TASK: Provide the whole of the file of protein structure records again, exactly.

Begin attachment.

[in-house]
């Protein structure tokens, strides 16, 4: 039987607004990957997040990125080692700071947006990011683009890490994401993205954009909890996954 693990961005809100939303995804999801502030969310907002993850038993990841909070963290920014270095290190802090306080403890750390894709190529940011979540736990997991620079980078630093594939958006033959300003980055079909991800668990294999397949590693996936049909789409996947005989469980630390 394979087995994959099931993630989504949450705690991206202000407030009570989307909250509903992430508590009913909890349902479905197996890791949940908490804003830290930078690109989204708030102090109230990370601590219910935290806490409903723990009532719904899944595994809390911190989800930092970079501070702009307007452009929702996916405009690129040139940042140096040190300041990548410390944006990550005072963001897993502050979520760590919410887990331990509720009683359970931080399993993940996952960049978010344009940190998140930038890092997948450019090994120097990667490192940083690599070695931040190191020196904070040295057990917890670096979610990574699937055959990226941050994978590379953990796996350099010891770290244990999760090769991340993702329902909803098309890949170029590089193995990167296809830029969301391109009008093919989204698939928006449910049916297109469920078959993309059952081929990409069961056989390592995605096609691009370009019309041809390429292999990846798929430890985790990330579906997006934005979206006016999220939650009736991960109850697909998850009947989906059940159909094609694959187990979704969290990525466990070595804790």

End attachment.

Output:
[in-house]
């Protein structure tokens, strides 16, 4: 039987607004990957997040990125080692700071947006990011683009890490994401993205954009909890996954 693990961005809100939303995804999801502030969310907002993850038993990841909070963290920014270095290190802090306080403890750390894709190529940011979540736990997991620079980078630093594939958006033959300003980055079909991800668990294999397949590693996936049909789409996947005989469980630390 394979087995994959099931993630989504949450705690991206202000407030009570989307909250509903992430508590009913909890349902479905197996890791949940908490804003830290930078690109989204708030102090109230990370601590219910935290806490409903723990009532719904899944595994809390911190989800930092970079501070702009307007452009929702996916405009690129040139940042140096040190300041990548410390944006990550005072963001897993502050979520760590919410887990331990509720009683359970931080399993993940996952960049978010344009940190998140930038890092997948450019090994120097990667490192940083690599070695931040190191020196904070040295057990917890670096979610990574699937055959990226941050994978590379953990796996350099010891770290244990999760090769991340993702329902909803098309890949170029590089193995990167296809830029969301391109009008093919989204698939928006449910049916297109469920078959993309059952081929990409069961056989390592995605096609691009370009019309041809390429292999990846798929430890985790990330579906997006934005979206006016999220939650009736991960109850697909998850009947989906059940159909094609694959187990979704969290990525466990070595804790």